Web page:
Deploying session hosts with Bicep and Azure DevOps

Hello everyone!

This is the last one of the series about Bicep and AVD deployment. Last time we talked about Bicep and the AVD backend, now we want to deploy session hosts with bicep templates. You can use this method to update your session hosts with the latest gallery image from Microsoft. Using a clean image strategy could save up a lot of time, because apps can be deployed with App Attach or with a provisioning script when the session hosts are deployed.


  • Azure subscription (Azure DevOps is free, but I will connect to Azure)
  • Contributor or Owner role on the subscription (less rights are possible, but take more time to setup)
  • Deploy the AVD Backplane using my bicep templates. Check this link
  • Domain join account to add session hosts to Active Directory. This can be delegated access to the OU or a domain admin account.
  • Visual Studio Code (VSCode) (Feel free to use any coding tool you want)
  • Bicep extension in VSCode
  • Azure DevOps Service connection configured with Contributor and User Access Administrator access on the subscription. Follow this guide.
  • Licensing requirements for signing in. Check this link
  • Using an Azure Virtual Desktop client to connect: Remote Desktop Client / Windows App

Setting up the files

This part should be setup with my last blog, but now we need to have the files in place for the session hosts. Check for the files on my github page It is important that the exact folder structure is used for the repo. The backend and session hosts have been separated for easy and fast deployment, because the session hosts are going to be deployed more often after image updates.

The passwords are a secure string, so your information is not saved in the pipelines. The domain join account needs delegated rights on the OU that is used for the deployment in Active Directory. Make sure you have the following files available in your repo.

Configure the pipeline

If all the parameters and files are correctly configured, we can setup the pipeline. The file Sessionhosts.yaml must be used to configure your pipeline. This is located in the pipelines/templates folder. This file contains some parameters that need to be changed. For this deployment you need to use the same resource group name as the AVD backend, because we use the managed identity that has resource group scope access. The subscription name needs to be set in this file.

trigger: none

  vmImage: "ubuntu-latest"

  - name: azureResourceManagerConnection
    value: BicepAVDSC

  - template: ../DeploySessionHosts.yaml
      azureResourceManagerConnection: $(azureResourceManagerConnection)
      location: 'westeurope'
      resourceGroupName: 'rg-avd-pl-bicep-test'
      subscriptionName: 'Visual Studio Enterprise Subscription – MPN'

The file DeploySessionhosts.yaml in the folder pipelines does not contain any parameters that needs to be changed, because all the paths should be correctly configured when you use my repo files in your Azure DevOps environment.

Starting the deployment

Now we can deploy the session hosts in the AVD backend. The pipeline will ask for permissions to permit access. Run the pipeline to add the session hosts.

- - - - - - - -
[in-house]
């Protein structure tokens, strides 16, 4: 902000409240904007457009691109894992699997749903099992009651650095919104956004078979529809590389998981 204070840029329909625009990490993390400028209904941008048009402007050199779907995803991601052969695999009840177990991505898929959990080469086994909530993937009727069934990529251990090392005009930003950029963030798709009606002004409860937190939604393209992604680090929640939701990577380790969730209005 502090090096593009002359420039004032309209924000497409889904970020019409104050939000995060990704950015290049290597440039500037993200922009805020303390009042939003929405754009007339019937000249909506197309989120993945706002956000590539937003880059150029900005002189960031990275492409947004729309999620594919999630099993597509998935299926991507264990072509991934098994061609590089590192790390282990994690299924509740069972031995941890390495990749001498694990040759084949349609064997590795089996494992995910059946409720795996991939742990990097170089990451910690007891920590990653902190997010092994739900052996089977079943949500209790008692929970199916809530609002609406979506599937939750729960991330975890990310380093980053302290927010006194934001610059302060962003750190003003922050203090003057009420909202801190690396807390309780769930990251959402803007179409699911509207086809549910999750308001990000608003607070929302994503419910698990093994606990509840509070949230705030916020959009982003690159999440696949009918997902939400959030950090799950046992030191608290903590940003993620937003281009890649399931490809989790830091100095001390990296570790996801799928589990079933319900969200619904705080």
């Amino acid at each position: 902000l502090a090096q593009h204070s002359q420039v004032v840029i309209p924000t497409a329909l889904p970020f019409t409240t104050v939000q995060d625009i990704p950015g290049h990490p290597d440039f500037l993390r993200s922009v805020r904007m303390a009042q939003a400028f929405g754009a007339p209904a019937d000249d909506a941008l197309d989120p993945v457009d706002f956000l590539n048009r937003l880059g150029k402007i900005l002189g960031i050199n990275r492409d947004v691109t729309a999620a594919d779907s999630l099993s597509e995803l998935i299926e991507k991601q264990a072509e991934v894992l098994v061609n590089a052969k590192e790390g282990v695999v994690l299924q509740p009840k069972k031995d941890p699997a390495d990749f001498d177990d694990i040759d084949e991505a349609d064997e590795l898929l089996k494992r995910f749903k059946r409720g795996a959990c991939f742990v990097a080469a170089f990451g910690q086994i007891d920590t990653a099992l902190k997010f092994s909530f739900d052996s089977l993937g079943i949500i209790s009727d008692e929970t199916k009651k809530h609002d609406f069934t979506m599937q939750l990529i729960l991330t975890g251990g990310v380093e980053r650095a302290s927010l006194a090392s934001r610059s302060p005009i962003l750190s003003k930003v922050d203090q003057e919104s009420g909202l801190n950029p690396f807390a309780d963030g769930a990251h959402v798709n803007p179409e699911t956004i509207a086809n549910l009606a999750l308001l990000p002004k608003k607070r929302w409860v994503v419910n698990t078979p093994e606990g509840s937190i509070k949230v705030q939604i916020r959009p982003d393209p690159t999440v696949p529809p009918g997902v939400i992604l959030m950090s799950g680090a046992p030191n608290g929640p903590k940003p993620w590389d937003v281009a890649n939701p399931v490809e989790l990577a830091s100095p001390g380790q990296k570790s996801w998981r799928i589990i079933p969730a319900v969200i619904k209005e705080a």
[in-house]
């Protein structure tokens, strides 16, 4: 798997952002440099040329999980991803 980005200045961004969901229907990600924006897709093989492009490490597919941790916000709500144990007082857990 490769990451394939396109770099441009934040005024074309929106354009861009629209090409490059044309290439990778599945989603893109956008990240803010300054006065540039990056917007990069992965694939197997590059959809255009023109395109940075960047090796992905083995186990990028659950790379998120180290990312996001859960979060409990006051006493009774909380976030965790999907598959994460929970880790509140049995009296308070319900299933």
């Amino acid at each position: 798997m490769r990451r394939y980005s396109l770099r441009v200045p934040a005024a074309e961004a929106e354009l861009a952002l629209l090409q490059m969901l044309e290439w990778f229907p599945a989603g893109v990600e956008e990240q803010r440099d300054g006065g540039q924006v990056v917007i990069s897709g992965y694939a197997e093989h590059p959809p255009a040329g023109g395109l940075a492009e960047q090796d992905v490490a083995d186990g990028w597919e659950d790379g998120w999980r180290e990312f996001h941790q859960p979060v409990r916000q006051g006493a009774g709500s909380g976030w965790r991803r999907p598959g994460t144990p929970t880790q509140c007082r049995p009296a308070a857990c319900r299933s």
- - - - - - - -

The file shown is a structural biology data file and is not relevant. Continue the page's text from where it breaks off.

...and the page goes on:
Now you can see the deployment running, here are also some warnings, but the deployment will succeed in about 8 to 10 minutes.

Now you can see that all the session hosts are deployed in the AVD backend. It is not a problem that these are added in the same resource group as the deployment stack. Because the deployment stack will not contain the AVD session host resources.

Now you can see that all the session hosts are deployed in the AVD backend. It is not a problem that these are added in the same resource group as the deployment stack. Because the deployment stack will not contain the AVD session host resources.

Checking the deployment stack

The session hosts are deployed in the same resource group as the AVD Backend, but the resource group is connected to a deployment stack. This is not a problem for the session host deployment. The session hosts are not a part of the deployment stack, so you can still manage your deployment stack for the AVD backend and remove the session hosts easily for a new deployment. Without issues for the deployment stack.

Now you have a complete pooled AVD environment deployed within 15 minutes.

This works really well, but be aware that Bicep templates and features change very often. So these templates may work today, but in the future these templates may fail. I will always check to update my bicep templates in the github.

Final Thoughts

Having my own bicep templates for the deployment of AVD is really cool to have! These templates will be improved in the future, adding features like Intune, Hybrid join and App Attach will make these templates complete. Hopefully you can use the templates in your setup in Azure, because using Azure Virtual Desktop can make a big difference in your customer environment.



  • Mischa Sachse

    Mischa Sachse is one of the founders of the Cloud Experts Community. Would you like to join in the fun? Make sure to contact him via the mail button below or find out more about him on his personal website.

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